Bacon Is The Savory Ingredient Your Chili Needs

The list of secret ingredients you can use in chili ranges from beer to maple syrup to cocoa powder — but if you want to dabble with something a little closer to a classic chili recipe, try starting with bacon. It's probably the most unsurprising revelation ever that bacon will make your dish yummier, as it makes practically everything taste better. In fact, there's a scientific reason why: Bacon contains copious amounts of glutamate, which produces a delicious umami (aka savory) flavor.

So, it makes sense that the meat works well in chili, which is already a blend of so many different savory ingredients. In particular, bacon can bring smokiness and saltiness to the dish, and can even help thicken the soup. Cooking it to a crisp beforehand can also add a yummy bite amidst softer ingredients like ground meat and beans. But if you really want to extract the most out of your bacon's flavor, use the grease as the chili's base; you'll get a cohesive flavor of the delicious meat throughout your bowl.

Use bacon and its grease to make your chili

If you've been convinced to add bacon to your chili (aka bumping up the umami flavors), here's what to do. First, cook your strips separately from everything else, either on the stove or in the oven – and feel free to make it how you like it, although as we covered, the crispiest bacon will yield the biggest textural contrast against the other chili ingredients. Once it's drained and cooled, chop it up and add it into your pot when you pour in most of the other ingredients, including the beans, broth, spices, tomato paste and sauce, and any other meat you're including. You can also leave a little out and use it to garnish your bowls at the end.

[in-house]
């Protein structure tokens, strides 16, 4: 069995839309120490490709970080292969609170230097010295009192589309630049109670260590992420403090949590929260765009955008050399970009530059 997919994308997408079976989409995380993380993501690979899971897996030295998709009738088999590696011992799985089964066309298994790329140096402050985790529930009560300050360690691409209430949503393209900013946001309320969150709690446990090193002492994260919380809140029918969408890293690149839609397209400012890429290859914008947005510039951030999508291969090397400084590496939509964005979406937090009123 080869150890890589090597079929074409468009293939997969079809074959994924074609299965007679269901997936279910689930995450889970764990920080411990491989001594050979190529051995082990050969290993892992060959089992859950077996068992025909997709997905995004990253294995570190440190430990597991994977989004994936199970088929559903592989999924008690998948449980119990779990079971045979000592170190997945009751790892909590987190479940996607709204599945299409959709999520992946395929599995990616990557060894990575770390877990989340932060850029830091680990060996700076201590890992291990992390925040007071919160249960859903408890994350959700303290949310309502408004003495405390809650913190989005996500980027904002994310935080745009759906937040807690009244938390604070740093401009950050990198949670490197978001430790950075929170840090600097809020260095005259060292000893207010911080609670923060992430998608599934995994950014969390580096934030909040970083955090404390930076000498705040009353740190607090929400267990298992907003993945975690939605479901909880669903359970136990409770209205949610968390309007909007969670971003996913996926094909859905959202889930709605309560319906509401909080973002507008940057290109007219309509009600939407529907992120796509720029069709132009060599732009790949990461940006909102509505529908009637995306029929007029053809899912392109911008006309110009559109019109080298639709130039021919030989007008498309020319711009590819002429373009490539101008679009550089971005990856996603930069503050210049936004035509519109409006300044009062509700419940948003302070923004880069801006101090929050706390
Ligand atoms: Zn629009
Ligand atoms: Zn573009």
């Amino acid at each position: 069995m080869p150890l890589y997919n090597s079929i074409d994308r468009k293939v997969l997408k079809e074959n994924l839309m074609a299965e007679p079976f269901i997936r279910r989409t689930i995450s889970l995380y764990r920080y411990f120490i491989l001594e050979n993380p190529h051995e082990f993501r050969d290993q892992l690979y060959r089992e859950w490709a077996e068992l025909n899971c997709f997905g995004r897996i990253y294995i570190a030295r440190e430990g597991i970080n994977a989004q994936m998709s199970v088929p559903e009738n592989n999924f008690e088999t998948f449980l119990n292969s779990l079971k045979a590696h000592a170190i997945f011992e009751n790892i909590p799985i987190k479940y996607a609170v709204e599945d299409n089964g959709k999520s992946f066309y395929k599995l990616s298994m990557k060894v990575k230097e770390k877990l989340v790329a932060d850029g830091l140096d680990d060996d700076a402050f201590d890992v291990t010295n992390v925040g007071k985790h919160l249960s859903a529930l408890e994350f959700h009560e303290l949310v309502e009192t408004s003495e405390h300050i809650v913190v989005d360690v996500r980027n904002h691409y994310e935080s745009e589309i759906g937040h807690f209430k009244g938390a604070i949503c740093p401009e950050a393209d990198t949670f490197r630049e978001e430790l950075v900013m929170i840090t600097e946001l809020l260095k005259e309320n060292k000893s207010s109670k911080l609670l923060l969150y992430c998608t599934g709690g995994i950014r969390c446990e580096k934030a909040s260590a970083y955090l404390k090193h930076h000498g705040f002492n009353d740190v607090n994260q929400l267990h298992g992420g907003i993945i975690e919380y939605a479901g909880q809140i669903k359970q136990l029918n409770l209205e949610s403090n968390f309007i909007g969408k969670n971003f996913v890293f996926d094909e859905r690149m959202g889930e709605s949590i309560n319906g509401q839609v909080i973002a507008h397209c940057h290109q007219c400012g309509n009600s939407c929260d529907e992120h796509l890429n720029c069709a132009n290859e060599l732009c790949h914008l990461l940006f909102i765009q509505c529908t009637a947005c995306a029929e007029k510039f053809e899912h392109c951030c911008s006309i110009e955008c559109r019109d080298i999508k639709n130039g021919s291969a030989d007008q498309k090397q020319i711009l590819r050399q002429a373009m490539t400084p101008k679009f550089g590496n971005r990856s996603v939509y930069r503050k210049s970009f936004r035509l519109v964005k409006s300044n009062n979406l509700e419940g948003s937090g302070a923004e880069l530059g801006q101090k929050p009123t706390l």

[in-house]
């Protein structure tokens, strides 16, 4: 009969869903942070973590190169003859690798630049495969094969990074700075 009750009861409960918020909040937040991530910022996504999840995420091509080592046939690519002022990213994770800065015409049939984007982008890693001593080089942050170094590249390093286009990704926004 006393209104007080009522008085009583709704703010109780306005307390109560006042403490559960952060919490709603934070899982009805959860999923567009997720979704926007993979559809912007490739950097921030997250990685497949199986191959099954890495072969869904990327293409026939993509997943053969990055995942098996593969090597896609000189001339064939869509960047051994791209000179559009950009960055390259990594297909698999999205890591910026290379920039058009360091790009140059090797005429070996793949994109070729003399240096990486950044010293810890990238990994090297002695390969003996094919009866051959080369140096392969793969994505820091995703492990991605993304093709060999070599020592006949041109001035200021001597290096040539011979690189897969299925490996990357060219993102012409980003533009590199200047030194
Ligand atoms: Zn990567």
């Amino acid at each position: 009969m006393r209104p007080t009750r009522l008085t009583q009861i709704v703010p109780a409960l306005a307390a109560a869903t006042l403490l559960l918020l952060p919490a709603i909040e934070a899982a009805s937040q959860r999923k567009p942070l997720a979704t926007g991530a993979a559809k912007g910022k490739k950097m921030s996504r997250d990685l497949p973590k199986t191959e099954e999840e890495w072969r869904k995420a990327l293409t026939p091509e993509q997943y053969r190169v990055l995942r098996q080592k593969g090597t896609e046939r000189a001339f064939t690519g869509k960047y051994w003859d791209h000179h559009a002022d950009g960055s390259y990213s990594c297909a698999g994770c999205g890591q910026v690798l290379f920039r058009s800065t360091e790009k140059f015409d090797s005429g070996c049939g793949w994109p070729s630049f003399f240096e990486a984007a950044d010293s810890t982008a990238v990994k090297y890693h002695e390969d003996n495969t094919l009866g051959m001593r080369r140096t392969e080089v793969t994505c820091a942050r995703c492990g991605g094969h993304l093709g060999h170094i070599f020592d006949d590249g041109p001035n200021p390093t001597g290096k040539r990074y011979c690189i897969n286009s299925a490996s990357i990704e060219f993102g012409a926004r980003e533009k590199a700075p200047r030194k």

As noted, the real secret ingredient involving bacon is the grease and using it as the base of your chili. When you're draining your strips, don't discard the drippings. Save some of the grease, throw it in an empty pot, and then deploy it as the fat to cook your meat and onion in. You should only need a few tablespoons of grease, just like any other oil you'd use in its place. If you prefer, you can leave the actual meat out of your chili entirely, and just cook it for its grease — but for maximum bacon flavor, dump the chopped bits in your pot and use them as garnish at the end as well.